Sunday, December 26, 2004

I would say Newton's third law was for sure an adaptation of certain Hindu philosophy and our ancestor's superstitions. If you want to call them procedures, well.. you may name it whatever way you want to. In fact certain superstitions are actually measures to nullify the reaction. I say 'certain' because I was able to guess the hidden meaning of a few of the superstitions only. Newton's third law says: Every action has an opposite and equal reaction. Now for example, there is a case where elders say: You plan to travel somewhere and at the time of your departure you hurt yourself. The superstition is that it is not a good sign and to nullify it, you should always drink water, sit for while and then leave the place. Ok. The only sane reason behind this could be that when you have hurt yourself, there are chances that you might feel dizzy and is always better to rest for a while, make the body feel at ease by drinking some water and then travel.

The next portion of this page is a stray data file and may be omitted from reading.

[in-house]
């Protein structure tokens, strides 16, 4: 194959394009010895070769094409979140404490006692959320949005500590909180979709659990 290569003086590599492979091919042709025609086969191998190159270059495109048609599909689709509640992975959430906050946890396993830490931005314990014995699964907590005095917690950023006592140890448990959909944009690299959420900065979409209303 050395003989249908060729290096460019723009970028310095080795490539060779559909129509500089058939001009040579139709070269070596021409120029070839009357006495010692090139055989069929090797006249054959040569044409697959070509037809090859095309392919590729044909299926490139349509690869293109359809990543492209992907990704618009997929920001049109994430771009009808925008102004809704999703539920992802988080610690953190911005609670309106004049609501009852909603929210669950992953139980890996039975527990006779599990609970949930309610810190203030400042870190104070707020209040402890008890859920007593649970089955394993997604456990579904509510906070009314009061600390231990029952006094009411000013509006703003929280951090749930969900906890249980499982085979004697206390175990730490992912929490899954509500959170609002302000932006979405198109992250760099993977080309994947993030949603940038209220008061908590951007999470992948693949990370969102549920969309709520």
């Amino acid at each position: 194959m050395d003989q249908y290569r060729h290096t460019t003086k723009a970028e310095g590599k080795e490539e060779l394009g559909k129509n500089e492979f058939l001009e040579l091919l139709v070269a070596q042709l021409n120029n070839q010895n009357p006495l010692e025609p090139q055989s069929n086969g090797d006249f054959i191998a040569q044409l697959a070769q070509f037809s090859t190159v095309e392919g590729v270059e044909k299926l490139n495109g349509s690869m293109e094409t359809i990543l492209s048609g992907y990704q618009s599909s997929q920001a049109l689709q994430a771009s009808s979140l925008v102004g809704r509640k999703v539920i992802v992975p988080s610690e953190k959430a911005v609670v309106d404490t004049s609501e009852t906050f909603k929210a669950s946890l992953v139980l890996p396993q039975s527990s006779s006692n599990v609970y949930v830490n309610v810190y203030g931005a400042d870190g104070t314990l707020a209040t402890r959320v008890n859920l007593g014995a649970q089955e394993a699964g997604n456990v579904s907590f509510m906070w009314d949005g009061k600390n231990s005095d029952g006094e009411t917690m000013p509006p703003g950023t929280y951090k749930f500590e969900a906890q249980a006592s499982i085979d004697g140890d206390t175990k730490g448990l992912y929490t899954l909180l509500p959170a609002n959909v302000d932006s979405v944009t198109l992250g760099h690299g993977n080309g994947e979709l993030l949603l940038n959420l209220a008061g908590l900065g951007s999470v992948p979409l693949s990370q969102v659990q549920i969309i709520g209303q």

Here the action is hurting yourself. The reaction is that you might feel dizzy and prescribed action to be taken is that you drink water, rest for a while, to get rid of the uncomfortable feeling.

Another example is to wash or wet a coconut before you spilt it. In fact, I have been always been the kind to contradict my parents and ask them why I will have to do this before something else is done. Unfortunately, they would not have an answer to my incredible questions. I was just thinking about something else and managed to find an answer to this. Oh ok is this what they call Serendipity? Anyway, the conclusion that I came to is that, when a coconut is ripped off from its hard covering, the hair on the coconut still stays on its body. Generally, it is a practice that, when the coconut is split the water from it is saved in a container and then consumed. Now, what happens if the coconut is not wet? The strands of the hair fall into the coconut water and we will need to take trouble drinking it. Now, when the coconut is wet we wont have such a trouble.

Well, to tell you the truth, I should say I was able boost my confidence and categorize myself as an intelligent creature only after such occasions where I managed to find reasons behind such procedures.


Anonymous said...

a haa..the coconut explanation seems apt.

Meera said...

As for superstitions, I have a suspicion that most of them have some significance - unfortunately only the actions seemed to have been handed down the generations and the meaning has been lost! [I want to credit our ancestors with some intelligence - after all the authors of such colourful legends filled with imageries, not to mention the philosophy, have to be!]

An excellent idea lucidly expressed. Do keep writing regularly...